Petersburg FEBS Congress: Revival of Russian science

In July, the city of St. Petersburg hosted the 38th congress of the Federation of European Biochemical Societies (FEBS). The event is one of the largest international forums in the field of natural sciences.

This is the second event of its kind and of this scale to be held in Russia; the FEBS congress was also held in Moscow in 1984. Biology has seen many revolutionary events take place since then: Laboratories have begun to clone mammals, scientists have learned how to transplant stem cells, and researchers have unlocked the human genome.

Many serious tests have befallen Russian science over the intervening 30 years—tests that did not fail to alienate the country from both cutting edge research and colleagues overseas.

Still, the international scientific community recently rated the Russian biology project “Iona Skulachev” highly. In 2004, biochemists led by Vladimir Skulachev synthesized the SkQ1 compound, which is being examined as a possible anti-ageing medicine.

Furthermore, Sergey Lukyanov, a biologist and scholar of the Russian Academy of Sciences, recently developed a unique, fluorescent, protein production technology, which allows living microorganisms to be studied on a cellular level. Moreover, scientists at the Institute of Gene Biology have created a molecular “nanotransporter” capable of delivering medicine into a cell nucleus; the innovation makes recovery from oncological diseases more effective.

At its 38th Congress, FEBS gave participants the opportunity to find out about colleagues’ projects from other countries—and this meant that young scientists could compare notes with the experts.

Alexander Gabibov, president of the Russian Society of Biochemists and Molecular Biologists and chairman of the FEBS Organizing Committee, emphasized how very important these contacts are. “The young, of which there are many among the [300] participants, will be the ones to rebuild Russian science in the future. For them, the opportunity to gain their first experience of discussions at this level is simply invaluable,” said Gabibov.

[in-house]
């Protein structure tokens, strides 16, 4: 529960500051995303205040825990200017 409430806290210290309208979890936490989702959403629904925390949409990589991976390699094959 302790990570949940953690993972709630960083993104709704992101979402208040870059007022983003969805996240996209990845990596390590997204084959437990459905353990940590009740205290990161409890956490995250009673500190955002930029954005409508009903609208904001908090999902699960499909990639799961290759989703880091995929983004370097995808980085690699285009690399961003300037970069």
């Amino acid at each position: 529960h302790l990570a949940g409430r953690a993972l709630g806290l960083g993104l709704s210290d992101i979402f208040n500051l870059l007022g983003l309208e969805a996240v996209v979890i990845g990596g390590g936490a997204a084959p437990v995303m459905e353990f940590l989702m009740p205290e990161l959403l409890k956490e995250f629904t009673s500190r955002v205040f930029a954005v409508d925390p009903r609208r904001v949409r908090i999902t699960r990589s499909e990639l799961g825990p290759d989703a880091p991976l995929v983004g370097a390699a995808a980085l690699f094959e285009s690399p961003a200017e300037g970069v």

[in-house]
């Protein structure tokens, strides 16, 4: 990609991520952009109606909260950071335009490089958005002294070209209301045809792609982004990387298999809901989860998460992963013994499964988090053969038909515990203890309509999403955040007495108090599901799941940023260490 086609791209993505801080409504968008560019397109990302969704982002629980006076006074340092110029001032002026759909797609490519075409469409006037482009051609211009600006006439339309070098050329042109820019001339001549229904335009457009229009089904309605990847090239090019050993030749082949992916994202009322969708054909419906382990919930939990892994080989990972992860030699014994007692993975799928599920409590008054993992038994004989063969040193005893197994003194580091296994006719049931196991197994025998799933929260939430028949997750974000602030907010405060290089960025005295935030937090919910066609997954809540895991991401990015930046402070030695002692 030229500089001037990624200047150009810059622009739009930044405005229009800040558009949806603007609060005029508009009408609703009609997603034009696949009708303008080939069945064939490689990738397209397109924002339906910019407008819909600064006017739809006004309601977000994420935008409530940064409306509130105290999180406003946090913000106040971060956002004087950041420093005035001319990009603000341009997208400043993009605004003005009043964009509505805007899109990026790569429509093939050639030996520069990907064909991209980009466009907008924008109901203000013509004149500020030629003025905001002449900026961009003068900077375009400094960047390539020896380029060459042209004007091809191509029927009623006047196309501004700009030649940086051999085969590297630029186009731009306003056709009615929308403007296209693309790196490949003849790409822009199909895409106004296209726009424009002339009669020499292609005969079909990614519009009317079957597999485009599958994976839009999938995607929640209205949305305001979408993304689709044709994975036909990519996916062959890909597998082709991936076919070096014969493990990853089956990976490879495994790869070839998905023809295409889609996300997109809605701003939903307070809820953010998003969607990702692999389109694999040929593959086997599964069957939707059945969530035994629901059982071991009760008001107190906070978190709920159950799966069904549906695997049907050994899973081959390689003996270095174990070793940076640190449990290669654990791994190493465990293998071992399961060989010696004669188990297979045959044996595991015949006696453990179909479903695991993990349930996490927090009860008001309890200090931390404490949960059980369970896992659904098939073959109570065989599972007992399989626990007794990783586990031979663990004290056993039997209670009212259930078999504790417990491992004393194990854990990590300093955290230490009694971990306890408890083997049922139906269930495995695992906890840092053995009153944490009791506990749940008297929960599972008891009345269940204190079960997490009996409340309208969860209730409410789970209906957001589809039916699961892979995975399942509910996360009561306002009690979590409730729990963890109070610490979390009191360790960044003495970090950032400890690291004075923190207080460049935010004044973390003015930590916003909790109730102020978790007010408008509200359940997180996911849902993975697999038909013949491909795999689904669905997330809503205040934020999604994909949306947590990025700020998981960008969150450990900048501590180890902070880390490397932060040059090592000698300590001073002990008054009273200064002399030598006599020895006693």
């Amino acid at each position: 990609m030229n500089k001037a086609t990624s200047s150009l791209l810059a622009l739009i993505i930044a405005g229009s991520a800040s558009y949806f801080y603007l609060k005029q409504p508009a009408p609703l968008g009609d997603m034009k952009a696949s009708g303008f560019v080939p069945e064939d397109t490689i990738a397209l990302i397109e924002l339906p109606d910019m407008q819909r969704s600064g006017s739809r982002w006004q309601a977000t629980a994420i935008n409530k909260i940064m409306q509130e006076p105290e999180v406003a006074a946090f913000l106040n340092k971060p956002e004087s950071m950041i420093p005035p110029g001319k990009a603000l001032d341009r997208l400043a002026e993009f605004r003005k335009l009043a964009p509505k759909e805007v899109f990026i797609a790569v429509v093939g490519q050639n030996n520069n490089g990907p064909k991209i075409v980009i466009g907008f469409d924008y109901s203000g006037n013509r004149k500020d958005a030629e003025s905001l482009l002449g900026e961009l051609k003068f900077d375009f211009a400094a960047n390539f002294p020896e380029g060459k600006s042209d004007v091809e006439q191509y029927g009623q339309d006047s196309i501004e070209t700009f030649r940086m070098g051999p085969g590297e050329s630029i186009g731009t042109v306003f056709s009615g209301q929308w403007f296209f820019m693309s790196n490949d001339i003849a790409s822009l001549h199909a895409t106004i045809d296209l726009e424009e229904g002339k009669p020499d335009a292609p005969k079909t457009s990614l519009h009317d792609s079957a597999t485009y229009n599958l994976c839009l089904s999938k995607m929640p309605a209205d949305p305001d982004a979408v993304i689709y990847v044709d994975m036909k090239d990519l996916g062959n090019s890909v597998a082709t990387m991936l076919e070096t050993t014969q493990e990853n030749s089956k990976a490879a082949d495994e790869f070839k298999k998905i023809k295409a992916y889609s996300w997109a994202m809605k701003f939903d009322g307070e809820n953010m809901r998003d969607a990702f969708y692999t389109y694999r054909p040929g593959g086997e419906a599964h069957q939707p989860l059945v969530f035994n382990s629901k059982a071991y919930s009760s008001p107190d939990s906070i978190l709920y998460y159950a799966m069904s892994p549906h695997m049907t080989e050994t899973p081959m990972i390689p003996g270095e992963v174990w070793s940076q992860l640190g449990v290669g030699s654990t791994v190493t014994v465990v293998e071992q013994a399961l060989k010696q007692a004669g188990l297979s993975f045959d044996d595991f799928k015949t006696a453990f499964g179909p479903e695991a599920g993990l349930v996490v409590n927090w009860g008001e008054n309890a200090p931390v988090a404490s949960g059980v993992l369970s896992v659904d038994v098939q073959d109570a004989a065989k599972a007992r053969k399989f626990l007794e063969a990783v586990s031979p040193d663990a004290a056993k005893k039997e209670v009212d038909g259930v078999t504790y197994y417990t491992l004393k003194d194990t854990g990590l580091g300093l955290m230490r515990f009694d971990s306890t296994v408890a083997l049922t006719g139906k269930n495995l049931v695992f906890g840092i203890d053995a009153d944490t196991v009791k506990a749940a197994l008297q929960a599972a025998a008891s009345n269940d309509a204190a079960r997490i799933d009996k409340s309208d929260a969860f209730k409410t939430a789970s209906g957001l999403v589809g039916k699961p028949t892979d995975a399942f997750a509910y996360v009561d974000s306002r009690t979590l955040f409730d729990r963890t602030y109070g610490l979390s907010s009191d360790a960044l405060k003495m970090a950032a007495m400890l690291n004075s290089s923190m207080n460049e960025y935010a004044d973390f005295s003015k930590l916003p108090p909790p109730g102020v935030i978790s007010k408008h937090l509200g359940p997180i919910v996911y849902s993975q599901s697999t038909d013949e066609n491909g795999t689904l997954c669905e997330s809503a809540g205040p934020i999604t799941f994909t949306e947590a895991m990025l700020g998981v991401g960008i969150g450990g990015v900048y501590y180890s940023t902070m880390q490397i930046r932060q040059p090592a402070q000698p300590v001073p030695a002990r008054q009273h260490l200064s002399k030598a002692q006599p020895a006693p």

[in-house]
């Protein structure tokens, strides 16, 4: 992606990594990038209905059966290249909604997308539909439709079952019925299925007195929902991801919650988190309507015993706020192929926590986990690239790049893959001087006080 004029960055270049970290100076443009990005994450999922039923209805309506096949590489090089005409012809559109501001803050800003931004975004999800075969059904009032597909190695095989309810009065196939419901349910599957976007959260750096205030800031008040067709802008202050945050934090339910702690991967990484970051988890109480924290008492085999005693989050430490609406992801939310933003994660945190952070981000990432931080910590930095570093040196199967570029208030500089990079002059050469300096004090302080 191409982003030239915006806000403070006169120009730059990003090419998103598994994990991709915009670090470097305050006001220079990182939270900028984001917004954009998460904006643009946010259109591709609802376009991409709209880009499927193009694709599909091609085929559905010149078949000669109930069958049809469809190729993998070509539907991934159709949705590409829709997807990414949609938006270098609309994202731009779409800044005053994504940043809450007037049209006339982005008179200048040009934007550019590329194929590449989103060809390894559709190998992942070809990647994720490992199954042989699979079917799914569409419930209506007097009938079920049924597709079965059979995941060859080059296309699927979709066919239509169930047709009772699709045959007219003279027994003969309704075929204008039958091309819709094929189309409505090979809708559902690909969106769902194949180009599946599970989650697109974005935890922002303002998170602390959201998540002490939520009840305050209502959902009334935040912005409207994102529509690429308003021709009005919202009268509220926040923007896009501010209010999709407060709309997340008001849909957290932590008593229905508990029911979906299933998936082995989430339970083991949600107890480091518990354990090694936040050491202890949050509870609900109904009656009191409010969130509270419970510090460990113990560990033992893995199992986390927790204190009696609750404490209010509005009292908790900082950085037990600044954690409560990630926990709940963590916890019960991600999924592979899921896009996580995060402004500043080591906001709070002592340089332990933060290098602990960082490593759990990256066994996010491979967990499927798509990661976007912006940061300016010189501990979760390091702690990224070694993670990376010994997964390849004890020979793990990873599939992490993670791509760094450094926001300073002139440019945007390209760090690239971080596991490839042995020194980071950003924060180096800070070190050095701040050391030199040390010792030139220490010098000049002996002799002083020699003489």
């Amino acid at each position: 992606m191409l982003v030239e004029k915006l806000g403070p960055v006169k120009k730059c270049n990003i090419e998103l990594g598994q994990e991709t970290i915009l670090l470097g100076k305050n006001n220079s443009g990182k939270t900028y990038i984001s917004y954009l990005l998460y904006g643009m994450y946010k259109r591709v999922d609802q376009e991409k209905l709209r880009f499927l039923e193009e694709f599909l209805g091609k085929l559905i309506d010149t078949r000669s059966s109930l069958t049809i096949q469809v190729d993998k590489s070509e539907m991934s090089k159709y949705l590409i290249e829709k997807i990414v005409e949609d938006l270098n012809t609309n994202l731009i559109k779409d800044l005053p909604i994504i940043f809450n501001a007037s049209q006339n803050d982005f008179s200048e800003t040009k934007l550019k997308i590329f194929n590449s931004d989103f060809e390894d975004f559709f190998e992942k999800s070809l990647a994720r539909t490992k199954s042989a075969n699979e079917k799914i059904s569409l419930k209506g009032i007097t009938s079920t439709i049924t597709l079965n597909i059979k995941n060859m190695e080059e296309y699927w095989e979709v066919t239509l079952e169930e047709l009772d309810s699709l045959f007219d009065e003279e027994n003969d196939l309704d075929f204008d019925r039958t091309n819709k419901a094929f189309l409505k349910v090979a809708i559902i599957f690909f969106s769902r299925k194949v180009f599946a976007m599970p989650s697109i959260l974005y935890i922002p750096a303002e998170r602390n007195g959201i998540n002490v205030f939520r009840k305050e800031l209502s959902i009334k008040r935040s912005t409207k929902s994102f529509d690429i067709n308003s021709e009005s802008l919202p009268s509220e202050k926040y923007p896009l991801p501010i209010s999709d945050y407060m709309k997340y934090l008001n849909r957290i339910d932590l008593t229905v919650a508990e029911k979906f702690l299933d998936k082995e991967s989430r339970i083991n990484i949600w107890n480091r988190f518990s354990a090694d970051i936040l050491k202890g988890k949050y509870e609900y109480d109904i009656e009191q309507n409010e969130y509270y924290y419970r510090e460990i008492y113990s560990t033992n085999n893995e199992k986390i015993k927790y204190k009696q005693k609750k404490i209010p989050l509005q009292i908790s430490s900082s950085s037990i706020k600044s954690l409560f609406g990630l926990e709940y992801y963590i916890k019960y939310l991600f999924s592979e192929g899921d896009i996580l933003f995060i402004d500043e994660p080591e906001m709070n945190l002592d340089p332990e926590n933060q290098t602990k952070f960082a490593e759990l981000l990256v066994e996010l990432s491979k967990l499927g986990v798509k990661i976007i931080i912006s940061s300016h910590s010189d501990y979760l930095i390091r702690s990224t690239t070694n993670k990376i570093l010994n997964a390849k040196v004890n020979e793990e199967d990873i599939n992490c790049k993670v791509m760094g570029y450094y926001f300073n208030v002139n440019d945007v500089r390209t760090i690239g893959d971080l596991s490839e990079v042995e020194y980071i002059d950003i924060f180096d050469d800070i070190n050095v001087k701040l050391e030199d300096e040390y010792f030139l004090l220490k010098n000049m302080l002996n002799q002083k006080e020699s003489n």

The organizers of the FEBS Congress in Russia had been waiting for this event for a long time—and they had high hopes for it.

“In comparison with previous forums, there are twice as many speakers taking part. Among the participants are 11 Nobel Prize laureates: Sidney Altman, Kurt Wuthrich, Ada Yonath, Roger Kornberg, Jean Maire Lehn, Dr. Richard Roberts, Susumu Tonegawa, Jules Hoffman, Robert Huber, Aaron Chiechanover, Jack Szostak,” said Polish professor and Congress Consultant Adam Szewczyk.

The scale of the FEBS Congress is clearer when one considers that 3,000 delegates from Europe, the U.S., Canada, China and Japan took part in the discussions.

The Skolkovo Innovation Center was most widely represented at the FEBS Congress. Representatives initiated an extensive lecture program, as well as discussions on topics such as stem cells, the bill on Russian biomedical cellular products, and developments to combat cancer. Professor Vladimir Zelman spoke about the results of the Human Genome program at one of the Skolkovo lectures. 

Pyotr Fedichev, a Skolkovo resident and scientific director of the company Quantum Pharmaceuticals, confirms that, without international contacts such as those made at the 2013 FEBS Congress and as part of the Skolkovo lectures, and without the support of large scientific centers, it is hard for scientists to achieve success. “We would most likely not have achieved today’s results without the involvement of the Skolkovo Center, which funds two of our projects,” he said.

Ada Yonath, Nobel Prize laureate for chemistry in 2009, thinks that it was scientific interest, first and foremost, that brought everyone together at the congress in St. Petersburg. “They have a complex future ahead of them, but a truly absorbing one,” said Yonath.

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